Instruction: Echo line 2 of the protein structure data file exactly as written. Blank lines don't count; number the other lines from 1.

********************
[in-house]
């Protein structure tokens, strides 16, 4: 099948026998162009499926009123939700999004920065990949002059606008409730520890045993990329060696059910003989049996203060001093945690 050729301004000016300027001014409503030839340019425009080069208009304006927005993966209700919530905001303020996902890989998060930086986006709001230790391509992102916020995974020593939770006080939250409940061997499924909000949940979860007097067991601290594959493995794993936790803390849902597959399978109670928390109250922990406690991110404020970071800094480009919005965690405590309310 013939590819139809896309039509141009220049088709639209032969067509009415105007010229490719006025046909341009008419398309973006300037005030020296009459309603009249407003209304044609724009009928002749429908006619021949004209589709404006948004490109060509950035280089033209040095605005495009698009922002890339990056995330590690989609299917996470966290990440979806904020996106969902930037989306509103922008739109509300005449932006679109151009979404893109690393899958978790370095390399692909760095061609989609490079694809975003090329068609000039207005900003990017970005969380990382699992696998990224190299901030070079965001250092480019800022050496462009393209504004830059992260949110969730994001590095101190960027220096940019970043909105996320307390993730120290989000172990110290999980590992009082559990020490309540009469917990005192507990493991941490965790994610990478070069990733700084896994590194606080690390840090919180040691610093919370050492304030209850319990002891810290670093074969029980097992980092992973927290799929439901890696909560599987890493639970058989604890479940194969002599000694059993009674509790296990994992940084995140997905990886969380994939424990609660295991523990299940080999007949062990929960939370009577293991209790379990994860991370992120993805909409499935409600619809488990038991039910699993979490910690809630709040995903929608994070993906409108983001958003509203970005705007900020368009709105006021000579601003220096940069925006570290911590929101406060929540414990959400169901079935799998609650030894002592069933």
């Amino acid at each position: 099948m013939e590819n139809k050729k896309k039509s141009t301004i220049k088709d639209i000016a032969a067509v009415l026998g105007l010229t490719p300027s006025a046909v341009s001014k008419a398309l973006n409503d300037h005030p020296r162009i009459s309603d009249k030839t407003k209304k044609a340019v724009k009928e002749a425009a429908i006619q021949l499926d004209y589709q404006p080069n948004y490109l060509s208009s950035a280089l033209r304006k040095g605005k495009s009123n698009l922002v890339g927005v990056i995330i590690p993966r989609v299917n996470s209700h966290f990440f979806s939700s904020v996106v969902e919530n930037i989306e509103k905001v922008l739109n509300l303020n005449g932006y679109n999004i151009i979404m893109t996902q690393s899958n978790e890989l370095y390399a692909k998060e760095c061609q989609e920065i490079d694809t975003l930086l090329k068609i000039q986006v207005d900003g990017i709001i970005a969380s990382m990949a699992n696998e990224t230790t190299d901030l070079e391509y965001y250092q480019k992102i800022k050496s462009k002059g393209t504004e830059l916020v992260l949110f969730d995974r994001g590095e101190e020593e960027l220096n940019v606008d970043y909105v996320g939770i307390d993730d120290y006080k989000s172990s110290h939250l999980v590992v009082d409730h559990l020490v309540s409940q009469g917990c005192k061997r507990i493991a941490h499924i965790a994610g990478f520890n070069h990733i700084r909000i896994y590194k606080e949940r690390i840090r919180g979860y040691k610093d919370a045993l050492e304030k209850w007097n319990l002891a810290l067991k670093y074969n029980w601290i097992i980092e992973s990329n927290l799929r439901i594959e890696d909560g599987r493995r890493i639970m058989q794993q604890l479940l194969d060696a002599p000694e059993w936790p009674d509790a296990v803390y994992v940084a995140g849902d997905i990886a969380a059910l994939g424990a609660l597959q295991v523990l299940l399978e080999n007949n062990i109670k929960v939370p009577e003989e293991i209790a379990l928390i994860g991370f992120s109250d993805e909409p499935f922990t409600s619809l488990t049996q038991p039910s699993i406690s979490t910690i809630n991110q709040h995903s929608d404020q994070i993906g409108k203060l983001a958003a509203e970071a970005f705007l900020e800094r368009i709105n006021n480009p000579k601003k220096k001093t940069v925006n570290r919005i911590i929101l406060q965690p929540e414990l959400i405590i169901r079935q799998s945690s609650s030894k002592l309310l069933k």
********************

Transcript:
């Protein structure tokens, strides 16, 4: 099948026998162009499926009123939700999004920065990949002059606008409730520890045993990329060696059910003989049996203060001093945690 050729301004000016300027001014409503030839340019425009080069208009304006927005993966209700919530905001303020996902890989998060930086986006709001230790391509992102916020995974020593939770006080939250409940061997499924909000949940979860007097067991601290594959493995794993936790803390849902597959399978109670928390109250922990406690991110404020970071800094480009919005965690405590309310 013939590819139809896309039509141009220049088709639209032969067509009415105007010229490719006025046909341009008419398309973006300037005030020296009459309603009249407003209304044609724009009928002749429908006619021949004209589709404006948004490109060509950035280089033209040095605005495009698009922002890339990056995330590690989609299917996470966290990440979806904020996106969902930037989306509103922008739109509300005449932006679109151009979404893109690393899958978790370095390399692909760095061609989609490079694809975003090329068609000039207005900003990017970005969380990382699992696998990224190299901030070079965001250092480019800022050496462009393209504004830059992260949110969730994001590095101190960027220096940019970043909105996320307390993730120290989000172990110290999980590992009082559990020490309540009469917990005192507990493991941490965790994610990478070069990733700084896994590194606080690390840090919180040691610093919370050492304030209850319990002891810290670093074969029980097992980092992973927290799929439901890696909560599987890493639970058989604890479940194969002599000694059993009674509790296990994992940084995140997905990886969380994939424990609660295991523990299940080999007949062990929960939370009577293991209790379990994860991370992120993805909409499935409600619809488990038991039910699993979490910690809630709040995903929608994070993906409108983001958003509203970005705007900020368009709105006021000579601003220096940069925006570290911590929101406060929540414990959400169901079935799998609650030894002592069933």